Making the UN Charter a reality: towards a new approach to development cooperation?

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  • Opinion by AH Monjurul Kabir (New York)
  • Inter Press Service

Now, more than ever, we need to bring the values ​​and principles of the UN Charter to life in every corner of the world. The powers conferred on the Charter and its unique international character allow the UN to act on the challenges facing humanity, including:

    • Maintain international peace and security • Protect human rights • Provide humanitarian aid • Promote sustainable development • Uphold international law

Given my personal trajectory in human rights advocacy and development cooperation, I want to focus on sustainable development aspects and consider whether we should change them and adopt a new approach to end extreme poverty, reduce inequalities and achieve sustainable development goals. development (SDGs) from exclusionary practices.

Development or sustainable development must be inclusive: Inclusion at the heart of development cooperation. Inclusive development is the concept that every person, regardless of their identity, plays an important role in transforming their societies.

Development processes that are inclusive deliver better outcomes for the communities that embark upon them. Established to promote the rights and inclusion of marginalized and underrepresented populations in the development process, the UN is leading the UN response to meet the needs and demands of those in adversity and youth.

That is why the UN implements activities that combat stigma and discrimination, promote the empowerment and inclusion of marginalized or underrepresented groups and improve the lives of populations in high-risk situations.

It is important that we apply this also in institutional and management settings: for example, the UN Asia Network for Diversity and Inclusion (UN-ANDI) recently conducted its first survey on racism and racial discrimination in five languages.

The study aimed to capture data that reflect the Asian perspective in the UN system. It plans to release a report on the study’s findings to support and address many critical issues of racism and racial discrimination. There are other networks that address various elements of intersectionality, including but not limited to gender, disability, ethnicity, identity, etc.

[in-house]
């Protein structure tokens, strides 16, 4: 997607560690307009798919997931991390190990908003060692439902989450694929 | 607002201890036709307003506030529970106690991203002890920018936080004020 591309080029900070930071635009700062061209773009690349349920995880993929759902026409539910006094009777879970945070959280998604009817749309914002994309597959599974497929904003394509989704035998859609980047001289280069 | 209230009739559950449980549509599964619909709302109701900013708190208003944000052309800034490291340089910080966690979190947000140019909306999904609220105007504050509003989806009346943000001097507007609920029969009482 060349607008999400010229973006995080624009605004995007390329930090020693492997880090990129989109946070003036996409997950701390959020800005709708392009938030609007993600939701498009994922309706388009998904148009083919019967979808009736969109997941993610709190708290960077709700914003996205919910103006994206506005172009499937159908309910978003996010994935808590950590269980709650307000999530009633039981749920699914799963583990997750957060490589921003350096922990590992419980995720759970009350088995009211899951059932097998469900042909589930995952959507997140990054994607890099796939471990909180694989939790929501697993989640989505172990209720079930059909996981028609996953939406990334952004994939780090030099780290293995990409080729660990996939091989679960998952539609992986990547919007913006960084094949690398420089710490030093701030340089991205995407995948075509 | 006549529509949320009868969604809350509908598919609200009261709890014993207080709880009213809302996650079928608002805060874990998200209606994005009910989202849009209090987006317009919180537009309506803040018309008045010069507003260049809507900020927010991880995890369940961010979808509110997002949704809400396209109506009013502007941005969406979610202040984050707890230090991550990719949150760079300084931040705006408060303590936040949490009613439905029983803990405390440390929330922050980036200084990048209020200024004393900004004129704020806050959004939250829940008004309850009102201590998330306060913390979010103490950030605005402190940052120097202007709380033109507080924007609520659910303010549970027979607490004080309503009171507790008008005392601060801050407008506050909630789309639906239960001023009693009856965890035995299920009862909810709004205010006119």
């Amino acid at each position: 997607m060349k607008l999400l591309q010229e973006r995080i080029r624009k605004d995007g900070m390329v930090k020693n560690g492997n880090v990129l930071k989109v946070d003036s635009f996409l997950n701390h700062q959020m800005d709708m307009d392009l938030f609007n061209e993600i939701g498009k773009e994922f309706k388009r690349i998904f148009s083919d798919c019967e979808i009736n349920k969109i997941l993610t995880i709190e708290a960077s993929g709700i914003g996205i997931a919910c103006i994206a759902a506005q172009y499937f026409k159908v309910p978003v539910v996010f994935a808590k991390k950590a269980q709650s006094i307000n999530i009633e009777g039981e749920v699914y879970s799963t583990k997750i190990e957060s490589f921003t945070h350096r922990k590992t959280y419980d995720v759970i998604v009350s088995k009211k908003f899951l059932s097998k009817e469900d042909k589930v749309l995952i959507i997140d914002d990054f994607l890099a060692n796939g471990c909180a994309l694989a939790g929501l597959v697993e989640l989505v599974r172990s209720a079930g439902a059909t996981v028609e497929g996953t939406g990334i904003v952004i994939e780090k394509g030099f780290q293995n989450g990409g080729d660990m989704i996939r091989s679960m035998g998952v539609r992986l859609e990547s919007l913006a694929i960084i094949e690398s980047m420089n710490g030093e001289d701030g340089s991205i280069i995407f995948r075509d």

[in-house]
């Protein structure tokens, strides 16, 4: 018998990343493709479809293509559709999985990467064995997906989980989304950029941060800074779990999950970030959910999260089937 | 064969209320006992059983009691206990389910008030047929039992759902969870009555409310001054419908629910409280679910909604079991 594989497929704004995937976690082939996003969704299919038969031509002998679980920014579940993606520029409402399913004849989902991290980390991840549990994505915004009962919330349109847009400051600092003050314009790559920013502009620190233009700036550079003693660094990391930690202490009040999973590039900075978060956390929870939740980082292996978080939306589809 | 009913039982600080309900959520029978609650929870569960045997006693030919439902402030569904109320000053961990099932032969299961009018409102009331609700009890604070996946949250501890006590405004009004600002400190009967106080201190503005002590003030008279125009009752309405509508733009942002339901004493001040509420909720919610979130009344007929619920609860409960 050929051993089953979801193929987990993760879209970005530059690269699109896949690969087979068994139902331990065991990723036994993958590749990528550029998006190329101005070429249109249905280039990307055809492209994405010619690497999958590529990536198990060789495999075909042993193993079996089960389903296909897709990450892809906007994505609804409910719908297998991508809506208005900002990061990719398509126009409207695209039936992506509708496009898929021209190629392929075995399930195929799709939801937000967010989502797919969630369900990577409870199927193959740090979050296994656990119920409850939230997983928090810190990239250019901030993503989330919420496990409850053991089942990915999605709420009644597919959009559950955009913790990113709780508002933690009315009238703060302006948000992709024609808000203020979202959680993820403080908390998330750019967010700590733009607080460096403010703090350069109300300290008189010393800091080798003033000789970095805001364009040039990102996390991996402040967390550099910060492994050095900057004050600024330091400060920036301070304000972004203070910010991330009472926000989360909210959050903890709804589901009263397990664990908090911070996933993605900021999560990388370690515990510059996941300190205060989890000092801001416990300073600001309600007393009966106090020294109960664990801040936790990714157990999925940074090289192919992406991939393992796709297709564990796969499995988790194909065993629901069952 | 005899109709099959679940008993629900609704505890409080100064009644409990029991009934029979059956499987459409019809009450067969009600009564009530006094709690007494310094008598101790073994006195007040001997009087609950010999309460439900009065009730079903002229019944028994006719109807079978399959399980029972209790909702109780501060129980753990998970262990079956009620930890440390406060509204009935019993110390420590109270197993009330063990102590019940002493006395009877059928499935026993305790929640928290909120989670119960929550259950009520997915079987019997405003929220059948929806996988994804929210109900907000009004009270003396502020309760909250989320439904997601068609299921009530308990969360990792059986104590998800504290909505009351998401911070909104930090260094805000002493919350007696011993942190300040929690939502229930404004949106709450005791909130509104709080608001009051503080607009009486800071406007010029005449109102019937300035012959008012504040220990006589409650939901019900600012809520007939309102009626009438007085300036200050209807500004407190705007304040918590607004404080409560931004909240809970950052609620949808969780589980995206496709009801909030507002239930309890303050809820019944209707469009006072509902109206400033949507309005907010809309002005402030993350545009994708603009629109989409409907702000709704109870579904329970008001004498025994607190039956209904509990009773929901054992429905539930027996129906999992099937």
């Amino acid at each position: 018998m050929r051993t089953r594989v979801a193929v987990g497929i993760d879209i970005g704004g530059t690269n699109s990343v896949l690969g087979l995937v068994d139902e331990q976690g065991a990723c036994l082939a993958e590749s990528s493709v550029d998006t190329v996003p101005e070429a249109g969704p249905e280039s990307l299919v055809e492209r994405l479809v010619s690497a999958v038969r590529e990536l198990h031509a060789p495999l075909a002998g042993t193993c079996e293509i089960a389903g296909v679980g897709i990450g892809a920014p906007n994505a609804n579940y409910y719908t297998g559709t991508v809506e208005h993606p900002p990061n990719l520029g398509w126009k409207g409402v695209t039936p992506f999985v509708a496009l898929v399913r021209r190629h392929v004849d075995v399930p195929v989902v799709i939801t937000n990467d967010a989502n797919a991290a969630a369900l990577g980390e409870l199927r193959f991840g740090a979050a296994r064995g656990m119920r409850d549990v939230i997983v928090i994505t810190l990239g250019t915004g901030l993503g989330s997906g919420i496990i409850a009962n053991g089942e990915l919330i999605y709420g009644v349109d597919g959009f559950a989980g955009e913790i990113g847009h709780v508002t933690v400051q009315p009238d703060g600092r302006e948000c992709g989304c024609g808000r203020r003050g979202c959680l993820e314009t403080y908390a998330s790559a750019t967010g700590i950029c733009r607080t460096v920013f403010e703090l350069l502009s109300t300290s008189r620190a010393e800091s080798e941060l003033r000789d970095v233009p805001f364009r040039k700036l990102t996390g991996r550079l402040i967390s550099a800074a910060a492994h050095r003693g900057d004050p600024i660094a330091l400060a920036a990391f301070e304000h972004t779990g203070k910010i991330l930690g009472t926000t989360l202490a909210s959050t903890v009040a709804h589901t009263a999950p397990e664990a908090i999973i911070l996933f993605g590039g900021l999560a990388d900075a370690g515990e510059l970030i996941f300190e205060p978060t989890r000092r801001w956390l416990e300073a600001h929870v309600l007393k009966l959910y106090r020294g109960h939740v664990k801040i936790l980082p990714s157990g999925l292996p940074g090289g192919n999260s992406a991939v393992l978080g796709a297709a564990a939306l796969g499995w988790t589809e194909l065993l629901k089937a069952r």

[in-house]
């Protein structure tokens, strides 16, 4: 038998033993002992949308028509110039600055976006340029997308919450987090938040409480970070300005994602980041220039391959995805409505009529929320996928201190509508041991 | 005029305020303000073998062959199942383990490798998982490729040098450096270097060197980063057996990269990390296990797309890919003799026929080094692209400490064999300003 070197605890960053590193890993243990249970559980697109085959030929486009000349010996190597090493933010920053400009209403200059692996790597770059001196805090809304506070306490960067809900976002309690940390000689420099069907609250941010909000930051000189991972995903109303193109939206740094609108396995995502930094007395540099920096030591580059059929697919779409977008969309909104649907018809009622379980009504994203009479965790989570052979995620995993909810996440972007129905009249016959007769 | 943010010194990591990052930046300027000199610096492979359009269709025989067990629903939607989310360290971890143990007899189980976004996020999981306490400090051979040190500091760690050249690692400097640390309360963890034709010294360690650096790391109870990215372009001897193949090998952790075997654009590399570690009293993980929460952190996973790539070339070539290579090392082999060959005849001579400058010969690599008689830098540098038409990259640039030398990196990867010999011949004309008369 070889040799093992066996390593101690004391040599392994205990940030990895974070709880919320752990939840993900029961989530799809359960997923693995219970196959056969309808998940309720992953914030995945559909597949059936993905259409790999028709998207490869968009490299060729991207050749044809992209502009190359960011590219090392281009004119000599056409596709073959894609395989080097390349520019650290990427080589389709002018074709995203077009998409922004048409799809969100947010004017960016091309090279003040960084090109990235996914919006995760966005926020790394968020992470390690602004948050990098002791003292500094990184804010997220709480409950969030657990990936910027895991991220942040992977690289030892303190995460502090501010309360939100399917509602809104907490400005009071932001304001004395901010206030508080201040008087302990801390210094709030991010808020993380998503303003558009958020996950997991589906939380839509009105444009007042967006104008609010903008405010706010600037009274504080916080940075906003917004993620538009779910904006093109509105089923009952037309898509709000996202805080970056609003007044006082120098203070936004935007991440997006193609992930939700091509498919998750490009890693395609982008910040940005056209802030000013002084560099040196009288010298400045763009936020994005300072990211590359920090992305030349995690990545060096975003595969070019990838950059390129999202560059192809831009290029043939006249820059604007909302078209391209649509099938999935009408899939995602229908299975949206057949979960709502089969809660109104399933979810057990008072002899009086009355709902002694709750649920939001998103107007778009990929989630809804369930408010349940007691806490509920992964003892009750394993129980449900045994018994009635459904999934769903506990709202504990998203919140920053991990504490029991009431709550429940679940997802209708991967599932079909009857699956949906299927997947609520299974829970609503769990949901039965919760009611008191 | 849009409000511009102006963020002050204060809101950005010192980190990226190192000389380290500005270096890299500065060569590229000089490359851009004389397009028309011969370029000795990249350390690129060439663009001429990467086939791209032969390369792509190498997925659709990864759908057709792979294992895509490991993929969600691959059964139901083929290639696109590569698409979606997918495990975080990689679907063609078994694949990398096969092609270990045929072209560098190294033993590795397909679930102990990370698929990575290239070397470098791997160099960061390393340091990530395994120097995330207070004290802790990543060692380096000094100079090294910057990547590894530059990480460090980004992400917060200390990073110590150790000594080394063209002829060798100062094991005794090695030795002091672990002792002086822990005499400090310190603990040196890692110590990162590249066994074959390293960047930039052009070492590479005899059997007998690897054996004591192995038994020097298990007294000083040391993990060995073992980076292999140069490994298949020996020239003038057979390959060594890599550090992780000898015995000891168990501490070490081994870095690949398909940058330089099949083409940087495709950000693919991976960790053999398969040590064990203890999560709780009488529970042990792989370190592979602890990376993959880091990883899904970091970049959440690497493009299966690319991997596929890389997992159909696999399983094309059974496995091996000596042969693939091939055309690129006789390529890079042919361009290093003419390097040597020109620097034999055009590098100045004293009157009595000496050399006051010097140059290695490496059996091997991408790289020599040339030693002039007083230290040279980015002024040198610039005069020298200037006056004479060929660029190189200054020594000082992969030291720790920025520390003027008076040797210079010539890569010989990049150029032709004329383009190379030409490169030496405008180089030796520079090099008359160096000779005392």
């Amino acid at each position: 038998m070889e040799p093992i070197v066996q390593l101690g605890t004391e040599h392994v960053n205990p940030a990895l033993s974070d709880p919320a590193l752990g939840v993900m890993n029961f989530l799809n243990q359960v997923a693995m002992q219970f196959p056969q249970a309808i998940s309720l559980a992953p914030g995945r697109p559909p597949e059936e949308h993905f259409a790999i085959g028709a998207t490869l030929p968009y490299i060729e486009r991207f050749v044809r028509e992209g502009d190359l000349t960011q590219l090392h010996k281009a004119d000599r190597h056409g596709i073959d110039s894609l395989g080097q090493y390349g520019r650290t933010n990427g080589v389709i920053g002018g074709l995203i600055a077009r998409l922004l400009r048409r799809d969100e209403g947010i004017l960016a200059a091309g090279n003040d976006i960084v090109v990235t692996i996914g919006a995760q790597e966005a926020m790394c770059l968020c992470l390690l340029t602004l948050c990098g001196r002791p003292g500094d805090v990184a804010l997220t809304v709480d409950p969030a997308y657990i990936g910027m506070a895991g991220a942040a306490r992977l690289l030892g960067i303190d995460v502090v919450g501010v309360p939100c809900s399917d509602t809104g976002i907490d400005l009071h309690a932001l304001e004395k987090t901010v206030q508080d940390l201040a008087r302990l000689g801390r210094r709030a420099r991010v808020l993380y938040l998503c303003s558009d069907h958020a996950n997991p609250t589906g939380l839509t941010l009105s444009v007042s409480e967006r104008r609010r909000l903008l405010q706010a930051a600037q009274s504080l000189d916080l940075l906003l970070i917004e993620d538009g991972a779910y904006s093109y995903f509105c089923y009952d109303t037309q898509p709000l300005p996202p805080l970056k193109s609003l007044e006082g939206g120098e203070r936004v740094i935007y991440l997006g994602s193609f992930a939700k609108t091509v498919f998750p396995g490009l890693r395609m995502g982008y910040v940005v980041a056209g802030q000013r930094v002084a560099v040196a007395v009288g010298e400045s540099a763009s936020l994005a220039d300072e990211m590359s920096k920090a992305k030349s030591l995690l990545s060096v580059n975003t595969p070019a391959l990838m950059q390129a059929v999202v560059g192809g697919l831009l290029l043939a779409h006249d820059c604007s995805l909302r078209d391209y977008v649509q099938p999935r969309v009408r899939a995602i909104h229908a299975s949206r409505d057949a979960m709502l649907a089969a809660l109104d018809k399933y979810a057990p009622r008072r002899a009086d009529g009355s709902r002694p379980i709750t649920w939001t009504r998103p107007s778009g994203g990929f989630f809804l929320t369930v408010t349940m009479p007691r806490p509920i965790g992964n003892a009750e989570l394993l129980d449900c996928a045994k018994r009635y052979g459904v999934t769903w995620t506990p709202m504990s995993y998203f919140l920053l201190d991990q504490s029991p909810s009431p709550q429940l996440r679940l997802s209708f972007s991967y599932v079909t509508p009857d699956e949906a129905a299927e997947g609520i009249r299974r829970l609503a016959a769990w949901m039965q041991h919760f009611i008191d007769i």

Thus, the world and its challenges have become much more intersectional, which calls for a robust and intersectional approach to development cooperation.

Intersectional approach: An intersectionality lens allows us to see how social policies can affect people differently, depending on their particular set of ‘locations’, and what unintended consequences certain policies can have on their individual lives.

By listening to a community’s most marginalized and/or disadvantaged groups, development organizations can help fight oppression at all levels of society and build communities from scratch.

Take the example of people with disabilities. It is not a homogeneous group, and this should be reflected in our policy advocacy and communication by taking into account intersectionality – the intersection of disabilities with other factors, such as gender, age, race, ethnicity, sexual orientation, refugee, migrant or asylum seeker condition.

For example, a person with a disability also has a gender identity, can come from an indigenous group and be young, old, migrant or living in poverty.

With the UN system, it is time to take an intersectional approach in our development cooperation, policy advocacy, programming, operational support, planning and budgeting. An intersectional approach takes into account the historical, social and political context and recognizes the unique experience of the individual based on the intersection of all relevant grounds.